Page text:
New "Cultural Coupon" Program Begins in Brazil

October 20, 2016

For millions of Brazilians living in poverty, the long bus ride on the way to work or downtime before bed could get a bit more interesting, and cultural. Beginning in early February the Brazilian government will now provide “cultural coupons” to those earning less than $300 a month, about five times the minimum wage. Loaded onto a magnetic card, the $20 a month coupon will be designated for cultural elements and activities. This could range from dance lessons and circus visits to books and movie tickets. In a country where millions of citizens live in poverty, the program has received considerable praise for being a relatively inexpensive program that encourages the consumption of culture by all. However, some critics have raised significant questions. Does it fall on the state to fund culture? Will Brazilians really use the money on culture? What’s to stop them from buying a Justin Bieber CD rather than the various works of Shakespeare? Cultural Minister Marta Suplicy argues that it is not about what the money is being spent on, but that it gives a new level of access: “What we’d really like is that they try new things. We want people to go to the theater they wanted to go to, to the museum they wanted to go to, to buy the book they wanted to read.” Culture will always have vastly different definitions among different demographics.

While Brazil has developed very rapidly in recent years, the nation remains isolated and struggles with a huge population living in poverty. A study released by the government of Sao Paulo reported that on average, Brazilians purchase four books a year (including textbooks) and only finish reading two of them. Another report released by the government statistics bureau found that of 5,570 municipalities, one in four has a bookshop, theater or museum and only one in nine has a cinema. However, every municipality was reported to have a local library. The study also showed that 85% of Brazilians enjoy watching television in their spare time.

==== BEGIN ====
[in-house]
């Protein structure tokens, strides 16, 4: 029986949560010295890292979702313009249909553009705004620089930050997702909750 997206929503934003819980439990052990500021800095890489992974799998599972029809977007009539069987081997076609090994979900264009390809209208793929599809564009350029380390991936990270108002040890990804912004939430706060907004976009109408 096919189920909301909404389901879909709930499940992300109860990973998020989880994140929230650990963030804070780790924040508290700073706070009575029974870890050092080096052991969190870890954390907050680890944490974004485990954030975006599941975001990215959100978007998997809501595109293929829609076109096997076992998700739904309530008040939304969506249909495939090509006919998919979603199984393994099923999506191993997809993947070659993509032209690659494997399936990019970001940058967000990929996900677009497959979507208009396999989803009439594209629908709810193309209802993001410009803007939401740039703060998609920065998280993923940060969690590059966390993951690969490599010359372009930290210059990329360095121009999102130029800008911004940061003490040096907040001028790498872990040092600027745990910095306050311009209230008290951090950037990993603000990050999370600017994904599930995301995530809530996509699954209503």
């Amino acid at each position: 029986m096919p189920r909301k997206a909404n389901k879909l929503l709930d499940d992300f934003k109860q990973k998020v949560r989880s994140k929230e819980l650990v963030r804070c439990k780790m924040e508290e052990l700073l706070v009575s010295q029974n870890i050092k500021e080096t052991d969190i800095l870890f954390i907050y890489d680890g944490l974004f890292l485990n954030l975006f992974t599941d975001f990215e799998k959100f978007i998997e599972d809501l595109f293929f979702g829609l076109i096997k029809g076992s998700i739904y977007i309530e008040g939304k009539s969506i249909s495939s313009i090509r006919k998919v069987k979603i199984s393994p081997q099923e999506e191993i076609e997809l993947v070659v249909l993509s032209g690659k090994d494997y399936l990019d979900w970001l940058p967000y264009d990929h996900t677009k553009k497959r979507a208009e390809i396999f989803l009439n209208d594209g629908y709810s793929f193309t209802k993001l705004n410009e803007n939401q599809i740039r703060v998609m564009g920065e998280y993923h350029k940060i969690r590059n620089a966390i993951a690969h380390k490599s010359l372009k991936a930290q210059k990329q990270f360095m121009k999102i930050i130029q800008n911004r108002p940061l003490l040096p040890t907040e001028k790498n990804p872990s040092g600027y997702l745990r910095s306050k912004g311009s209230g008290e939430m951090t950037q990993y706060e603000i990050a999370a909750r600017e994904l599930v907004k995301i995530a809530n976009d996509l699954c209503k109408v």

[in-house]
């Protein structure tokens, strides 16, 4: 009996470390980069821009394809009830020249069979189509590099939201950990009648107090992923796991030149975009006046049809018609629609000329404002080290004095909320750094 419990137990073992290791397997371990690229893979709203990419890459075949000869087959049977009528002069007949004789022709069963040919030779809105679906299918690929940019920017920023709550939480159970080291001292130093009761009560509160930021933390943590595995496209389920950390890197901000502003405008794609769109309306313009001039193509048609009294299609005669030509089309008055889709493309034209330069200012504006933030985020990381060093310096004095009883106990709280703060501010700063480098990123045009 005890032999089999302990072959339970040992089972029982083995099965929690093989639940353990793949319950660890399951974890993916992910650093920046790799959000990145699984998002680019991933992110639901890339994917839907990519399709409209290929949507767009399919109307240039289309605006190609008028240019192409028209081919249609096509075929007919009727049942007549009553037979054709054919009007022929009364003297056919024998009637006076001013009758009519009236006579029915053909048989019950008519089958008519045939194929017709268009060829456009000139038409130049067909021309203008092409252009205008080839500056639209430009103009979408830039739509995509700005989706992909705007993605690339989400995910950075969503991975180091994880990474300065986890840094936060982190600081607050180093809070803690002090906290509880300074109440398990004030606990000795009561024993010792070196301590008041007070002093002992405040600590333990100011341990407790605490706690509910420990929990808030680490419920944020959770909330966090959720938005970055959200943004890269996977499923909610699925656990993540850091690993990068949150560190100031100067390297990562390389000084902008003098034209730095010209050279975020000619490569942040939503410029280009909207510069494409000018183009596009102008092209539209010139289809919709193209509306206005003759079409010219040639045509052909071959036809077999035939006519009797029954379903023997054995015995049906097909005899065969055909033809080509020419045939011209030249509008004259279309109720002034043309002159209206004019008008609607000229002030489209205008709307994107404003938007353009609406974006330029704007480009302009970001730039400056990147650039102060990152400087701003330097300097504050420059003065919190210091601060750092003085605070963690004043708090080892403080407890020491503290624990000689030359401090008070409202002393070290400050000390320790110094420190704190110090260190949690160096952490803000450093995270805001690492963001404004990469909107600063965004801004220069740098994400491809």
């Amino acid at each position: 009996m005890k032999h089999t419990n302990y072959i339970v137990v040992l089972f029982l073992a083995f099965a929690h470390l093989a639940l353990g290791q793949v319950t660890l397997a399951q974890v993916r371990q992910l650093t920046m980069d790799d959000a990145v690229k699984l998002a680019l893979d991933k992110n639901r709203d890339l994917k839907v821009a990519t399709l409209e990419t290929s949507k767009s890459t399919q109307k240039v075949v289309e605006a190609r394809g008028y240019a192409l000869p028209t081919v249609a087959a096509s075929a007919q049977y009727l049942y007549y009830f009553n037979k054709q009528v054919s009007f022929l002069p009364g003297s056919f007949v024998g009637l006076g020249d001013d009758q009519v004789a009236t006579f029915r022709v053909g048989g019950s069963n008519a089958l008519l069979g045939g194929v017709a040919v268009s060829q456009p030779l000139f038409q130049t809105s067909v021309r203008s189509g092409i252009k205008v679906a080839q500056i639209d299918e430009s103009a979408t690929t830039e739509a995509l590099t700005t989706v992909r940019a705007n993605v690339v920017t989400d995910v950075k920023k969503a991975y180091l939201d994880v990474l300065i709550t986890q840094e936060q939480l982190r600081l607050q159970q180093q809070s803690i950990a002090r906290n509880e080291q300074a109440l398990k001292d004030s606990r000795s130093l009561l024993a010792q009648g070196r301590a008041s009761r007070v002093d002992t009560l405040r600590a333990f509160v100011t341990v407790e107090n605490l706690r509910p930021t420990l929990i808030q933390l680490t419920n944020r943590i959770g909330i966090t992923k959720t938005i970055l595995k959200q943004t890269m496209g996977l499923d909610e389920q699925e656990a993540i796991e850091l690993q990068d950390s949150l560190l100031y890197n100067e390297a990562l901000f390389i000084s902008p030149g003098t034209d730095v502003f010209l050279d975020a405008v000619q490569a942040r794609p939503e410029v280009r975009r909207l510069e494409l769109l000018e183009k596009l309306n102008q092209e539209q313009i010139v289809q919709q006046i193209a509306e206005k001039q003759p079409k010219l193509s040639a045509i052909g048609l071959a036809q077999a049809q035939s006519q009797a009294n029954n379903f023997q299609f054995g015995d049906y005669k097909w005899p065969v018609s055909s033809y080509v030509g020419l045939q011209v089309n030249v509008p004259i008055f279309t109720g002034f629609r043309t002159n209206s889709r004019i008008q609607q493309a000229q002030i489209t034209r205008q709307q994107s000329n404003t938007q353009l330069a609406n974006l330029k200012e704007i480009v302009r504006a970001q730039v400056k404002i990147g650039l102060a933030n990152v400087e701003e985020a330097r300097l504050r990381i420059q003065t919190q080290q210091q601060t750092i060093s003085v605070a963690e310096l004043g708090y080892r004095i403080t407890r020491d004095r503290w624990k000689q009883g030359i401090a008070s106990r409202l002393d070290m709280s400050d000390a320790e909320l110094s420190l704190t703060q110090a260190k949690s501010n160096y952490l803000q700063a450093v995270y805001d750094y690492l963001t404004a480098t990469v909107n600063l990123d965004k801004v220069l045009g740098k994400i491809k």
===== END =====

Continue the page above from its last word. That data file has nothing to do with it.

The Brazilian government has high expectations of the new rechargeable coupon, called Vale Cultura. So far, 356,000 people have signed up, but the government is aiming for 42 million to participate. State-run companies are obligated to participate and the government is encouraging unions to include Vale Cultura in wage negotiations in the coming years. Companies can also help by signing up their employees, and with various credit card companies making and distributing the cards, the program has already grown quickly. Suplicy claims,“This is innovative and cool, and no one in the world is doing anything like it. My hope is that it will be revolutionary for culture here. It provides an opportunity for people who never had it and, at the same time, has an impact on cultural production.” While it is a new program, the Worker’s Party in Brazil (now in its 11th year in office) is no stranger to revolutionary programs that aim to help the lower class.